The Mark of the Beast and the Covid Vaccine

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There’s a lot of misinformation and confusion these days among Christians about current events and the Bible. Some have equated the COVID vaccine with the mark of the beast. Here’s why I think that’s unscriptural and a harmful idea we should reject. 

What does Scripture say about the mark of the beast? 

The mark of the beast is first mentioned in Revelation 13:16-18: 

Also it causes all, both small and great, both rich and poor, both free and slave, to be marked on the right hand or the forehead, 17 so that no one can buy or sell unless he has the mark, that is, the name of the beast or the number of its name. 18 This calls for wisdom: let the one who has understanding calculate the number of the beast, for it is the number of a man, and his number is 666.

Revelation 14:9-11 gives more clarity about the mark: 

And another angel, a third, followed them, saying with a loud voice, “If anyone worships the beast and its image and receives a mark on his forehead or on his hand, 10 he also will drink the wine of God’s wrath, poured full strength into the cup of his anger, and he will be tormented with fire and sulfur in the presence of the holy angels and in the presence of the Lamb. 11 And the smoke of their torment goes up forever and ever, and they have no rest, day or night, these worshipers of the beast and its image, and whoever receives the mark of its name.” 

We see here that those who worship the beast receive his mark. Other scriptures make this important connection: Revelation 16:2; 19:20; 20:4. 

Some scriptural truths about the mark of the beast: 

  • It is taken willfully – it is not accidentally or inadvertently. 
  • It is taken by those who deny Christ. 
  • It is taken by those who worship the beast. 
  • Those who take it are destined for hell.

Already we see that the mark of the beast cannot be equated with something as mundane as a vaccine. But what is it? Is it a literal mark that will be offered to us in the future? 

Is the mark of the beast a literal mark? 

The mark of the beast most likely is not to be taken as a literal mark. It’s important to realize that scripture uses “marks” to refer to those who belong to God. For example, in Revelation, there is another mark spoken of – the mark of God.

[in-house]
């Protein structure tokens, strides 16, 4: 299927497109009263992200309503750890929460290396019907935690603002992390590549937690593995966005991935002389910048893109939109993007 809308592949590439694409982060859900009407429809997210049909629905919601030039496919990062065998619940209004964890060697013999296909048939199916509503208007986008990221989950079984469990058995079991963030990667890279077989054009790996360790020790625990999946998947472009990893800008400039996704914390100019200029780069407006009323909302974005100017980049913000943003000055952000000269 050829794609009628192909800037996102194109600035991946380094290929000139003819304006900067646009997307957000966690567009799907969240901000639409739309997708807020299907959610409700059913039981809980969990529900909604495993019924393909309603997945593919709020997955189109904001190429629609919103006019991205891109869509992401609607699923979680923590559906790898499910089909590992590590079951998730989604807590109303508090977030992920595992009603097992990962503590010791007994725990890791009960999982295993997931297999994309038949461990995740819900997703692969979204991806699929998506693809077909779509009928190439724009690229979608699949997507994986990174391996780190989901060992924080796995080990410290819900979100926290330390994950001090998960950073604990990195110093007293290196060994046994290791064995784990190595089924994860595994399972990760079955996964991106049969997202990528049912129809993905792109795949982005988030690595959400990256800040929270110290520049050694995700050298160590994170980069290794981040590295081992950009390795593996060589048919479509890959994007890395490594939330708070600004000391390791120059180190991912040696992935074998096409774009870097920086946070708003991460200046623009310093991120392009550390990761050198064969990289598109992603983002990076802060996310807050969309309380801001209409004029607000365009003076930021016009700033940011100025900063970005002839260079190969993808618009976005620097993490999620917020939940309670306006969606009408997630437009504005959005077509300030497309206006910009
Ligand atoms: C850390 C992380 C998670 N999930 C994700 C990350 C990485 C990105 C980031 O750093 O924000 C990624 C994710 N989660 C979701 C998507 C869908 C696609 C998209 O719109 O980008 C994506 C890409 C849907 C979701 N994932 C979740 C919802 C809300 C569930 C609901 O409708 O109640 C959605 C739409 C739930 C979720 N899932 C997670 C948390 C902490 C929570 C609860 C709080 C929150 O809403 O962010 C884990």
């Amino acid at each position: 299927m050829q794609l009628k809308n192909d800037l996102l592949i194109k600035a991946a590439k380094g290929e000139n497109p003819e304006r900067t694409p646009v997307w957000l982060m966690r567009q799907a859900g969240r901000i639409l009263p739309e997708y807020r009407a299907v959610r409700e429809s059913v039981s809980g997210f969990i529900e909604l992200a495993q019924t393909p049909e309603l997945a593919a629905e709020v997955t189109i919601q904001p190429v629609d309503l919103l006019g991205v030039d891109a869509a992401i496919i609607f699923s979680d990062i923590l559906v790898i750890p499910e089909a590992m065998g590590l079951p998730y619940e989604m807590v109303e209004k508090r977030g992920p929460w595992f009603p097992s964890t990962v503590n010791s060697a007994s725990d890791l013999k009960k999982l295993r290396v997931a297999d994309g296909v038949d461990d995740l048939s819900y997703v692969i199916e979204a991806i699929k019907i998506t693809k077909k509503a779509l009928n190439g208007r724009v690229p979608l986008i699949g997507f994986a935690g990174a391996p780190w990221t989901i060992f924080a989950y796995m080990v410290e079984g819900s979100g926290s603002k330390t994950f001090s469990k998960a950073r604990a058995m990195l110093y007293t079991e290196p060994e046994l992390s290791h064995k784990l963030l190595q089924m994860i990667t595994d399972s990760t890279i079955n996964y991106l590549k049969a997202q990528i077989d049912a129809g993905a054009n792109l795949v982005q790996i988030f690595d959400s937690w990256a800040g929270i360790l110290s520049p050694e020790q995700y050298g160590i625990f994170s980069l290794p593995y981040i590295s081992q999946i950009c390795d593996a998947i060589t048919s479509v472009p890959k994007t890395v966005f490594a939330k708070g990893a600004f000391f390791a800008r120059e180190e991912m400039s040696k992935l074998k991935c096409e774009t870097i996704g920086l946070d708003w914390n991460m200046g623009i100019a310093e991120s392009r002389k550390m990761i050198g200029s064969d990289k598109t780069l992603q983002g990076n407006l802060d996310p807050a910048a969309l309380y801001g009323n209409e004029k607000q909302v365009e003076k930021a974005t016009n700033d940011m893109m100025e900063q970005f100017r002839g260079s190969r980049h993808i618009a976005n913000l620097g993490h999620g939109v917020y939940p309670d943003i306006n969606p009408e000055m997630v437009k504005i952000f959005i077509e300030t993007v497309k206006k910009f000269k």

“I will write on him the name of my God” (Rev. 3:12).

“Do not harm the earth or the sea or the trees, until we have sealed the servants of our God on their foreheads” (Rev. 7:3).

“They were told not to harm the grass of the earth or any green plant or any tree, but only those people who do not have the seal of God on their foreheads” (Rev. 9:4).

“Then I looked, and behold, on Mount Zion stood the Lamb, and with him 144,000 who had his name and his Father’s name written on their foreheads” (Rev. 14:1).

“No longer will there be anything accursed, but the throne of God and of the Lamb will be in it, and his servants will worship him. They will see his face, and his name will be on their foreheads” (Rev. 22:3–4).

Furthermore, the book of Revelation is intended to be understood in symbolic terms. Jesus makes this clear in Revelation 1:20 when he discloses the meaning behind some of John’s early vision. Jesus is pictured with a two-edged sword in his mouth. It ought to be obvious that this is not his actual appearance but represents the two-edged sword of the Word of God (Heb. 4:12). Throughout the book of Revelation, we are told that certain images are symbolic and not literal. 

The Shema in Deuteronomy 6 tells Israel to bind God’s commands on their hands and between their eyes (Deut. 6:8) and in Ezekiel 9:1-6, God’s people are sealed with a mark on their foreheads, but this is not a literal mark but refers to God knowing his people. It is likely that the mark of God and the mark of the beast in Revelation are also not to be understood literally. 

What did it mean to the original readers? 

John is writing revelation to the seven churches in Asia in the late first century. These churches were experiencing persecution from the Roman empire. At this time, Roman emperors such as Nero and Domitian were worshiped. Domitian demanded to be addressed as “Lord and God” (Suetonius, Dom. 13). Pliny wrote that Christians were told to worship the image of Caesar (Pliny, Letters, 10:96-97). Sound familiar? The number 666 could be a gematria for Nero Caesar.

Some scholars understand the number “666” to be an example of Hebrew gematria – where a letter of the alphabet is assigned a number. The numerical equivalent of Nero’s name in Hebrew is – you guessed it – 666. Whether this is the true meaning or not is debated, but it is certainly possible. Nero was considered by some early Christians to be the antichrist. 

What we do know is that:

  • Revelation is highly symbolic.
  • Revelation is written to churches in the first century.
  • Revelation describes the persecution of first century Christians. 
  • Revelation is given as a comfort, not for fear. 

Can a Christian receive the mark of the beast? 

Could the mark of the beast also refer to some present or future reality? Absolutely. However, just as it did in John’s day, it would signify those who reject Christ and turn to Satan. Whenever, someone abandons Christ and follows Satan in order to avoid persecution, we see the very real outworking of this “mark.” See Jesus’ warning in Matthew 16:24-26. Those who take the mark are punished in hell. Here’s what Scripture says about those who belong to God. 

Romans 8:38-39